In Surdna’s newly released video, architects, designers and urban planners speak about the critical role of community-engaged design in creating just and equitable communities. Defined as a practice that positions historically marginalized people at the center of a decision-making processes about the built environment, the Surdna Foundation invests in the community-engaged design field in keeping with our commitment to social justice.
As the Trump Administration proposes a massive infrastructure overhaul, the professionals highlighted in this short video discuss the ethical responsibility of designers to reject development strategies that privilege cars over people, speed of construction over quality, and ultimately profit over social good. Theresa Hwang, Executive Director of Department of Places, specifically asks designers “to think about how [they] can start dismantling methods of oppression that are physically manifested in where people live, work and play.”
Bryan C. Lee, Director of Place and Civic Design at the Arts Council of New Orleans, urges design professionals to understand the histories and legacies of trauma in many communities caused by federal policies of the mid-twentieth century, like the highway act and urban renewal programs, that often sacrificed land and social networks in communities of color in service of infrastructure investment.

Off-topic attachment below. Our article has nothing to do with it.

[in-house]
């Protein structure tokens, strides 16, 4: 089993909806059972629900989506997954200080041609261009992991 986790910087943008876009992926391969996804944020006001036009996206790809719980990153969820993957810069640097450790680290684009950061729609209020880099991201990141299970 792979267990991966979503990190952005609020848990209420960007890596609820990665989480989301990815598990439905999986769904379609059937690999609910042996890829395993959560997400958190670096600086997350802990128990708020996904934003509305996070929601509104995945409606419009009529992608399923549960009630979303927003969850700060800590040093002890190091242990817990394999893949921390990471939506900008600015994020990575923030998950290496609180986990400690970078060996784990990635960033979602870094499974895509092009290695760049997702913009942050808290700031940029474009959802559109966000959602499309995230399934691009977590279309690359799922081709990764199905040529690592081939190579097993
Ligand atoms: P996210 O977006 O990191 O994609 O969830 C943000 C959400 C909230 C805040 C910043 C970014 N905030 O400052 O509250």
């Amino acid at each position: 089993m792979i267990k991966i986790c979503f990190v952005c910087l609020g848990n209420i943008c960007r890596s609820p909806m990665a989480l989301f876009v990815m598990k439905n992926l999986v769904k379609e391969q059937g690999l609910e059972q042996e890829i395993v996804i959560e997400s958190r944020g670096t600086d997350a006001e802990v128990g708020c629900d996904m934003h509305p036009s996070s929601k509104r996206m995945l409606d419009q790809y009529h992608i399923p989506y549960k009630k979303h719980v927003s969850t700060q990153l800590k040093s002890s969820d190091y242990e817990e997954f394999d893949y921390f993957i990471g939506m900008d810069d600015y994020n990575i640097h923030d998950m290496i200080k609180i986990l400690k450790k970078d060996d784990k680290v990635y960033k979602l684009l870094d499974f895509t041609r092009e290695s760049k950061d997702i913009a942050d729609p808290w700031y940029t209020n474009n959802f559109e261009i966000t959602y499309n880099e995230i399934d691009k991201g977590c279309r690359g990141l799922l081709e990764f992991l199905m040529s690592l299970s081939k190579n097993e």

“If we can’t learn from those lessons and do better then we’re replicating the same bad policies with the same bad outcomes” says Sue Mobley, Director of Public Programs at the Albert & Tina Small Center for Collaborative Design.
This video highlights how community-engaged design practice, unlike most mainstream design practice, acknowledges the persistence of structural racism, inequality and other forms of oppression, and embraces a people-focused practice that aims to build equitable communities. While “architecture and design can’t single handedly disrupt systems of inequality” Liz Ogbu urges that these professions have “a role to play in showing new solutions that can begin to break down these rather tall walls of oppression.”
Visit www.communityengageddesign.org to learn more about Community-Engaged Design.